Danielle Wiley: Oh, he’s very cute. One of the things I’m super excited to talk to you about is Twitter, because it’s the level I was talking to Leah Haman about this and the level of sadness I have over the fact that it’s possibly going away and changing is kind of shocking to me. I didn’t realize how important it was and that I would have this emotional reaction. One of the things, I mean, I would just love in general your thoughts on it, but one of the things that has really been sticking with me and seeing people talk about what’s going on as these people are announcing that they’re leaving and I just can’t be on there anymore. This is the last straw.
Danielle Wiley: Not to sound overly woke, but that does seem to me to be coming from a very privileged place because there are people who rely on, it’s been around for a long time and there are people who rely on Twitter to make their money, to do their networking, to promote themselves, to do all their research. I would say that you are one of those. I’m just curious what your whole perspective is. It’s very difficult for me to see all these posts, see you later whenever I decide it’s time to leave. I’ll be here on Mastodon with its servers. It’s so complicated to me.
Sophie Vershbow: I’m not joining a Mastodon server. It’s like, stop trying to make this happen. I’m not doing it.
Danielle Wiley: Why are there server … Why do I have to know about servers? The whole thing’s [inaudible 00:22:42] .
Sophie Vershbow: I know, so I have such complicated feelings. I think a tweet I sent a few weeks ago really sums it up, which is that Twitter going away would be amazing for my mental health and terrible for my career. Besides doing social media, despite the fact that my job is in social media strategy, I actually don’t care about Twitter that much for that, but as a freelance writer, it is basically how I have my entire career. I didn’t go to J School, I really started connecting with editors on Twitter. I did a lot of cold pitching and got so many non responses. One of my first big breaks was connecting with a Vogue editor on Twitter who liked a tweet I wrote and then us connecting and I wrote eight stories for him. I get contacted a lot to write stories based on tweets of mine.
Sophie Vershbow: I also use Twitter for a lot of my outreach to people. For example, I’m writing for Esquire about what Twitter going away would mean for the book community and for writers of that particular sort. Of course, all of my outreach to get those sources to talk to is through Twitter. I would genuinely need, I’m going to have to sort of relearn a little bit how to be a journalist off this platform, which I’m sure is very good from a growth standpoint, but it would absolutely make it more challenging for me to find sources. There’s a lot of services you can use. Well, you give them your call out for information. I never use those. Normally, I truly just put a-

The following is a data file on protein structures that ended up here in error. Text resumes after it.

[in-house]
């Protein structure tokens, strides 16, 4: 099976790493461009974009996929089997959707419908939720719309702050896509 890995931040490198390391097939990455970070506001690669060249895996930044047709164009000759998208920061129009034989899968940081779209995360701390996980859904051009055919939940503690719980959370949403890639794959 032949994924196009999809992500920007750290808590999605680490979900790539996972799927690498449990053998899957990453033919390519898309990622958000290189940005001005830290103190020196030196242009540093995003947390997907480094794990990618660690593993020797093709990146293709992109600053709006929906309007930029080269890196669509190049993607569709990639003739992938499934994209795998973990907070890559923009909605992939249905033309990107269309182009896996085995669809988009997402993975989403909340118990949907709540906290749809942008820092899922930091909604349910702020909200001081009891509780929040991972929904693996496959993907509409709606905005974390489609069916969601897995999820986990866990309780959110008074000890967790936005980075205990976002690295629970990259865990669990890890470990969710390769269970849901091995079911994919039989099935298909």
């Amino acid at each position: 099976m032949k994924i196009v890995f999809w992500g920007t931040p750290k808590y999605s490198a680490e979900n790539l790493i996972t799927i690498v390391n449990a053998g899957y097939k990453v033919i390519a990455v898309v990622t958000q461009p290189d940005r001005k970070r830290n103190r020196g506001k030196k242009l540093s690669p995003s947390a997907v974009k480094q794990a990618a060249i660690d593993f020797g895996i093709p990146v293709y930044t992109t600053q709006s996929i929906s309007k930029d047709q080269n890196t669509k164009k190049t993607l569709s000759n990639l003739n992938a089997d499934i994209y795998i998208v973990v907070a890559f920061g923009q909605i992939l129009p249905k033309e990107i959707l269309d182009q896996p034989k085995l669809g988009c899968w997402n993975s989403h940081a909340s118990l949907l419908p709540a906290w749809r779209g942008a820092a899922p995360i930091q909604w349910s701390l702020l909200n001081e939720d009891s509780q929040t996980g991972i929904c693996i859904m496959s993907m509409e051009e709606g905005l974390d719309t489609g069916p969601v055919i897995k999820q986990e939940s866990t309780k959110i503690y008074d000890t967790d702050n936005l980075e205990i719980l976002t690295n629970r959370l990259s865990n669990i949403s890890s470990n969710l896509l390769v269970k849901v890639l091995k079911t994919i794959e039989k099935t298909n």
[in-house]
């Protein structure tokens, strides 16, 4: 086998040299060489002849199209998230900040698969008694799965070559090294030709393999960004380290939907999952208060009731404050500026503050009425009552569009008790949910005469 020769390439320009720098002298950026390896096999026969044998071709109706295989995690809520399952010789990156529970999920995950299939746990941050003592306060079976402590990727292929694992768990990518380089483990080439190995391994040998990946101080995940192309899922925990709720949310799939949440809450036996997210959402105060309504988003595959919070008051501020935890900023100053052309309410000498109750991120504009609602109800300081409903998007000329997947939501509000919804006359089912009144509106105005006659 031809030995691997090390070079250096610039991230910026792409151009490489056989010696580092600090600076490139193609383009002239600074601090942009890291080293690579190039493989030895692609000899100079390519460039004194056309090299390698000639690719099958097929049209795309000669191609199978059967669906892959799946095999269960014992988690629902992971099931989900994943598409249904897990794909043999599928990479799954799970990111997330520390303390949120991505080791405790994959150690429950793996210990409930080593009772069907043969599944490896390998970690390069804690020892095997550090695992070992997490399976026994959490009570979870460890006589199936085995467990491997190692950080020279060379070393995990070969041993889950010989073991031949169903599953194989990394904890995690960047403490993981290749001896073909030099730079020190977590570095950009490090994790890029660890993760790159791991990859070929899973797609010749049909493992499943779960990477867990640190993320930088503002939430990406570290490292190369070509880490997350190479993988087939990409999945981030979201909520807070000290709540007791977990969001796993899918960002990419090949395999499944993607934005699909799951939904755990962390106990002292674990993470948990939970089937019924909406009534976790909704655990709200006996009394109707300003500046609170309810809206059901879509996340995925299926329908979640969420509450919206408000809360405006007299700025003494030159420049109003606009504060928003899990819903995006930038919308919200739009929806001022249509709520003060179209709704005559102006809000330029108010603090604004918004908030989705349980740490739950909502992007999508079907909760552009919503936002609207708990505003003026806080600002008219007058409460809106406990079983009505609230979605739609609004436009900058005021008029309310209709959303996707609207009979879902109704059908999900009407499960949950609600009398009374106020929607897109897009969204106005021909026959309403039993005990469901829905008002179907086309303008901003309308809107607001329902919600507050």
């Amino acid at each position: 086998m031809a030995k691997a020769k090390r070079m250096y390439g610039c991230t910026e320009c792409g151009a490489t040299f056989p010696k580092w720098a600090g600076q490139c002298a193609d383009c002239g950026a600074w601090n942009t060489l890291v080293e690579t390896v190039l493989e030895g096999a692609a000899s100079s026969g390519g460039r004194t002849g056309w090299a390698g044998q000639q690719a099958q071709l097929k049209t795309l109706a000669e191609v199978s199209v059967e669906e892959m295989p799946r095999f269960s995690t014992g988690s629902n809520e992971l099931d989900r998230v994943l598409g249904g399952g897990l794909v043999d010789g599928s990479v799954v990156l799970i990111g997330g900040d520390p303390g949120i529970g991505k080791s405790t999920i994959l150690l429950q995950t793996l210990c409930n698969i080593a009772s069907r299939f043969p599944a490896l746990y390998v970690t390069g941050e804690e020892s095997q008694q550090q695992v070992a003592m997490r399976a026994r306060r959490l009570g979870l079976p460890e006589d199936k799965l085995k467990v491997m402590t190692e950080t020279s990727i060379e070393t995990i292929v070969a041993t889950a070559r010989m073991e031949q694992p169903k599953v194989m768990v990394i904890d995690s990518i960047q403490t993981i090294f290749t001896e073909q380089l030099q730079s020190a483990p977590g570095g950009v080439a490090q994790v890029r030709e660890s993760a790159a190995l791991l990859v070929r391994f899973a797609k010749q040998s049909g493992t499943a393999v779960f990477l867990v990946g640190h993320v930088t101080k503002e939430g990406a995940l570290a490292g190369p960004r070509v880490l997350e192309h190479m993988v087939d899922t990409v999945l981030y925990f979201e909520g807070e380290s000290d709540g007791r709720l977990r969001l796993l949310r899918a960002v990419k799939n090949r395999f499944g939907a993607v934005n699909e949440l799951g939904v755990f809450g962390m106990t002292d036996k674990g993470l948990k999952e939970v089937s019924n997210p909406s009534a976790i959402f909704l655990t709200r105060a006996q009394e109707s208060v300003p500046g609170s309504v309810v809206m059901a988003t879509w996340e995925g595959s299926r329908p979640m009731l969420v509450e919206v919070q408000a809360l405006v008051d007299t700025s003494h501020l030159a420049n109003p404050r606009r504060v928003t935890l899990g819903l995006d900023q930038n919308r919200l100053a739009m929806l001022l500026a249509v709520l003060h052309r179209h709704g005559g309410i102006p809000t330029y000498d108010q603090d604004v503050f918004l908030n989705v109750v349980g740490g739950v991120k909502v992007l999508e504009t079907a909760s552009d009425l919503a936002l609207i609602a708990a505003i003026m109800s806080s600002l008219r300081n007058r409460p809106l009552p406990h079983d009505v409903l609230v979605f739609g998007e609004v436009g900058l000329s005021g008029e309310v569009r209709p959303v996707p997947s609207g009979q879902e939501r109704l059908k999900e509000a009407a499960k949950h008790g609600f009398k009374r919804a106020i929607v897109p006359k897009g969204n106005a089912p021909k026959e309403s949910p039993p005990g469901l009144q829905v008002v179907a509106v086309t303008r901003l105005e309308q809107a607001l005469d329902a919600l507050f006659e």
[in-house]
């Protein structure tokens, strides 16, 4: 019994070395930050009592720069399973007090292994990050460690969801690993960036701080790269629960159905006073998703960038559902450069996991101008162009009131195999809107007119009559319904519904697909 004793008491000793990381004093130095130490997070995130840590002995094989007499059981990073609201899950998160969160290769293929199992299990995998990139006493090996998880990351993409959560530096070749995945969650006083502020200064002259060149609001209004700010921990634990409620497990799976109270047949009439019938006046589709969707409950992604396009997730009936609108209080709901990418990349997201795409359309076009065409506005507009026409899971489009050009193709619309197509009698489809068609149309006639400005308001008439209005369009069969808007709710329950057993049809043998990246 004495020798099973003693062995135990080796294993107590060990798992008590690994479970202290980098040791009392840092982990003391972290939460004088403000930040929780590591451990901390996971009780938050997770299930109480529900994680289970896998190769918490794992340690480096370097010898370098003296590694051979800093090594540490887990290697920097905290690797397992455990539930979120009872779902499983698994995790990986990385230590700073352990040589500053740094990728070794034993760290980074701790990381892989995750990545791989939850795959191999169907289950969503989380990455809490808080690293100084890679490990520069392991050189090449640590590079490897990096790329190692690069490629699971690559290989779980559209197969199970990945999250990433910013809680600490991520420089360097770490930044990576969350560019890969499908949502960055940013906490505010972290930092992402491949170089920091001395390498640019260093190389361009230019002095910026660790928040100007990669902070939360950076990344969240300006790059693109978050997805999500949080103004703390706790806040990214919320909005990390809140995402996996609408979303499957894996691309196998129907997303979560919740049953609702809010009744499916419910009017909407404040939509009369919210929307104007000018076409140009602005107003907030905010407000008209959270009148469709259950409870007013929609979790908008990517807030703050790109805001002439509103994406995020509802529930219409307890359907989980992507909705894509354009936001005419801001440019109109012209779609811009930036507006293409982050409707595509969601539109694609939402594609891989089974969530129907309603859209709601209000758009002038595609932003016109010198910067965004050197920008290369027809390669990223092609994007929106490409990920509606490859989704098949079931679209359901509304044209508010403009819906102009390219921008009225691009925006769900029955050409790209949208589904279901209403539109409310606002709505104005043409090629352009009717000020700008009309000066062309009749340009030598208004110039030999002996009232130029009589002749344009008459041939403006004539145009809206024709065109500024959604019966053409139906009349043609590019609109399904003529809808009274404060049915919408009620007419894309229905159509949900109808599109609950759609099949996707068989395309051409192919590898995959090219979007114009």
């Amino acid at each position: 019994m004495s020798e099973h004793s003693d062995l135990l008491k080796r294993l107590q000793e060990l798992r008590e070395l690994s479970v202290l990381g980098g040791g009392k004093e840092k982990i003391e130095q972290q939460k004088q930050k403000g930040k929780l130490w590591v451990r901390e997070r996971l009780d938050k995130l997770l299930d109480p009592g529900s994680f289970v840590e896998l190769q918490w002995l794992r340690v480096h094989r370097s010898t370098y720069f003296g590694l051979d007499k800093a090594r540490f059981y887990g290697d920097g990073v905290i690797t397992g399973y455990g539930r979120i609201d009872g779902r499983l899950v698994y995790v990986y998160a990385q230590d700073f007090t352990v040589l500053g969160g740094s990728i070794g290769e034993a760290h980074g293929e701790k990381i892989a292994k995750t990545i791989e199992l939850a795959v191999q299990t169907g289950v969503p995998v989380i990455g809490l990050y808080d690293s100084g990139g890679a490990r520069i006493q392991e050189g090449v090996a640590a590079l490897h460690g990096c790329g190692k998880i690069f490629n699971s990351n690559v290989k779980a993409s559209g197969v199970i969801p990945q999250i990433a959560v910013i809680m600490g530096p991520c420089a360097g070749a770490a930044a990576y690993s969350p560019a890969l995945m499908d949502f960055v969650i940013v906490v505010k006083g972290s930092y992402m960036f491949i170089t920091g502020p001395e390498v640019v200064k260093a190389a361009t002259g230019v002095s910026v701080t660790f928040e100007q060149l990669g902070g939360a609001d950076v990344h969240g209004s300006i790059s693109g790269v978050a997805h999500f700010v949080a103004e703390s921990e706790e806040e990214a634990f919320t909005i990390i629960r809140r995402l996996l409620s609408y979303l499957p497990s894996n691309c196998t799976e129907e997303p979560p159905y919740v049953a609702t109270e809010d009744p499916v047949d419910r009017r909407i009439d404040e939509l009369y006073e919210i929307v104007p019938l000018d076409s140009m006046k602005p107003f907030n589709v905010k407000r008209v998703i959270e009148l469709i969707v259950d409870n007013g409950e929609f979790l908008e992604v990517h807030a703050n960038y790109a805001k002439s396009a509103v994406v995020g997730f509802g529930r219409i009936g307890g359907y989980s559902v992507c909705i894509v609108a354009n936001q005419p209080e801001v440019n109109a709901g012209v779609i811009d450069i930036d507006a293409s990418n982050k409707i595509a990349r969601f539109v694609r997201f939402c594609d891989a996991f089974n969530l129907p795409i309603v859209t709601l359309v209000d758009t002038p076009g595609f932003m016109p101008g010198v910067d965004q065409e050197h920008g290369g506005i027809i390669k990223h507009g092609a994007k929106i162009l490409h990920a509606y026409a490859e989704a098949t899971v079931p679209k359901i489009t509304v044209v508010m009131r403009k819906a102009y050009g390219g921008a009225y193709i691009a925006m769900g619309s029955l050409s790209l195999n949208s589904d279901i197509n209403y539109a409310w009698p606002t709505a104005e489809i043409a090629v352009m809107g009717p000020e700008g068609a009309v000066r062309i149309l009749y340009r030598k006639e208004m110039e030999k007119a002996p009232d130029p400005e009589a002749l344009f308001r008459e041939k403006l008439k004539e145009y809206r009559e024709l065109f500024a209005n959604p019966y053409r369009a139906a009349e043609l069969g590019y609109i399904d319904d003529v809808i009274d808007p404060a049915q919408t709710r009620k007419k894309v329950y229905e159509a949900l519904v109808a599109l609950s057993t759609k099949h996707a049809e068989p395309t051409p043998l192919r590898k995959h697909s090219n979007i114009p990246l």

Danielle Wiley: Like Carro or-
Sophie Vershbow: Yeah, and they put you together, but I think what I really love about Twitter is that it’s just random people. I wrote an article about parallel play, which is a interaction style for the New York Times last year.
Danielle Wiley: I love that article. I sent it to my dad. I remember I hadn’t realized … It was before I knew you. And then you repro promoted it recently. I had sent it to my, I feel like my dad’s entire marriage is just sitting with my stepmom doing spelling bee together.
Sophie Vershbow: Oh, that is also my parents. I love that.
Danielle Wiley: Yes.
Sophie Vershbow: Yeah, that is an example of one where how do you go out and find people who have done that? You’re just saying, do you and your partner do that? I don’t know how you go to an organization and find that person. You really need individual grassroots outreach. Twitter is essential on that for me and a lot of other people. I am someone who aspires to write a book one day. I have many drafts of things. A big part of that is I’ve been connecting with literary agents over the years and just making all these very essential connections in the book and journalism world that yes, I am furiously writing down contact information, but it’s not the same as having that individual access via DM and just sort of being on people’s radar because they’re seeing your content.
Sophie Vershbow: I just had drinks with a friend of mine who is also a full-time marketing person who has a freelance writing career like mine. We were just talking about how important it is for sharing our work. When you work at a news organization, you’re a staff writer, you’re building your name, you have more connections. You’re getting promoted by the publication itself. Sometimes I’ll work really hard on a piece and it won’t even get shared by the publication. They have a million things going on, truly, no shade to them about it. Without my own platform to circulate that, I get very worried about how far things I work on can spread. Back to what we were talking about before, I’m not getting on TikTok and making little videos about my writing. I’m just not doing it. For people who do that, more power to you. I am a words person. I don’t want to take pretty pictures of myself and somehow connect them to my career on Instagram or make cute videos on TikTok. I am a writer. I want to tell you what I wrote and put it on Twitter.
Danielle Wiley: Yeah, right. Well, and you also use it for more altruistic things. Like you do a ton with dog fostering and adoption and you were connected with Benjamin Dwyer and he got his dog. I don’t even know the whole connection there, but clearly you have connections that you have made through Twitter that are helping home dogs who need homes, which is not self-serving at all.